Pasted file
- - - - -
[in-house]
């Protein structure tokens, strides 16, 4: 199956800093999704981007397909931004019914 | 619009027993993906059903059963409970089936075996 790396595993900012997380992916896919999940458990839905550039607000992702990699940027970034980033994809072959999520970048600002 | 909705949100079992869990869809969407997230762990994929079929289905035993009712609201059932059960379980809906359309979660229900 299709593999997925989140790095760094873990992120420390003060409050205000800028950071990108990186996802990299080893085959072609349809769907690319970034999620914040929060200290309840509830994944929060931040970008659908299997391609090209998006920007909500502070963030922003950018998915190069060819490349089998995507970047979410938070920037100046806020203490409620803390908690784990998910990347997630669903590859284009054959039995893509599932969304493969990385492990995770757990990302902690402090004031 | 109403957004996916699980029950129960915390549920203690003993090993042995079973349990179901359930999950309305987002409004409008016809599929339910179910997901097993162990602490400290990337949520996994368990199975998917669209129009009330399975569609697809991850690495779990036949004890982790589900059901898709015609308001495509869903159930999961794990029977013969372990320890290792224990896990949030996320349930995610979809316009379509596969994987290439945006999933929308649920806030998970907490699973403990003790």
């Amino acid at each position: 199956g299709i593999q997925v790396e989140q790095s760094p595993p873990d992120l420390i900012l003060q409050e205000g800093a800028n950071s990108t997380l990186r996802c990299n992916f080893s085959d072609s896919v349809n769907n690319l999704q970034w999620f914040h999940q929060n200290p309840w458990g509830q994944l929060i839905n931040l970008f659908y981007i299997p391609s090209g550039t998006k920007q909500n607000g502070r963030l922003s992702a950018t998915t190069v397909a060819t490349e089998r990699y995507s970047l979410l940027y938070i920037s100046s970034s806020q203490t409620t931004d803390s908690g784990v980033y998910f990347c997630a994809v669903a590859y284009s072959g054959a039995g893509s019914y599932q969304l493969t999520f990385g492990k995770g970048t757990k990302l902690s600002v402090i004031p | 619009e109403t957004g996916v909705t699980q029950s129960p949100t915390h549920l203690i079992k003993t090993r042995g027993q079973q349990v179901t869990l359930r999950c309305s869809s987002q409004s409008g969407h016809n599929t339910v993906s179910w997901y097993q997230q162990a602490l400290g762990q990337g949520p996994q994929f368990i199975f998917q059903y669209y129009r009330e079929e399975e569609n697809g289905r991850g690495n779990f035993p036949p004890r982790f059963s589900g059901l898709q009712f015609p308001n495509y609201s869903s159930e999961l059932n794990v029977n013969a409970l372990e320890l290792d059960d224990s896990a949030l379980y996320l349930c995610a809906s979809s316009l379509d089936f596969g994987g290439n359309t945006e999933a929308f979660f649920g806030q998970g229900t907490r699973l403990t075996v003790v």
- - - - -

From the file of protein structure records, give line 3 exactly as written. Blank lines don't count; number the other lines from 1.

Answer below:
């Amino acid at each position: 199956g299709i593999q997925v790396e989140q790095s760094p595993p873990d992120l420390i900012l003060q409050e205000g800093a800028n950071s990108t997380l990186r996802c990299n992916f080893s085959d072609s896919v349809n769907n690319l999704q970034w999620f914040h999940q929060n200290p309840w458990g509830q994944l929060i839905n931040l970008f659908y981007i299997p391609s090209g550039t998006k920007q909500n607000g502070r963030l922003s992702a950018t998915t190069v397909a060819t490349e089998r990699y995507s970047l979410l940027y938070i920037s100046s970034s806020q203490t409620t931004d803390s908690g784990v980033y998910f990347c997630a994809v669903a590859y284009s072959g054959a039995g893509s019914y599932q969304l493969t999520f990385g492990k995770g970048t757990k990302l902690s600002v402090i004031p | 619009e109403t957004g996916v909705t699980q029950s129960p949100t915390h549920l203690i079992k003993t090993r042995g027993q079973q349990v179901t869990l359930r999950c309305s869809s987002q409004s409008g969407h016809n599929t339910v993906s179910w997901y097993q997230q162990a602490l400290g762990q990337g949520p996994q994929f368990i199975f998917q059903y669209y129009r009330e079929e399975e569609n697809g289905r991850g690495n779990f035993p036949p004890r982790f059963s589900g059901l898709q009712f015609p308001n495509y609201s869903s159930e999961l059932n794990v029977n013969a409970l372990e320890l290792d059960d224990s896990a949030l379980y996320l349930c995610a809906s979809s316009l379509d089936f596969g994987g290439n359309t945006e999933a929308f979660f649920g806030q998970g229900t907490r699973l403990t075996v003790v």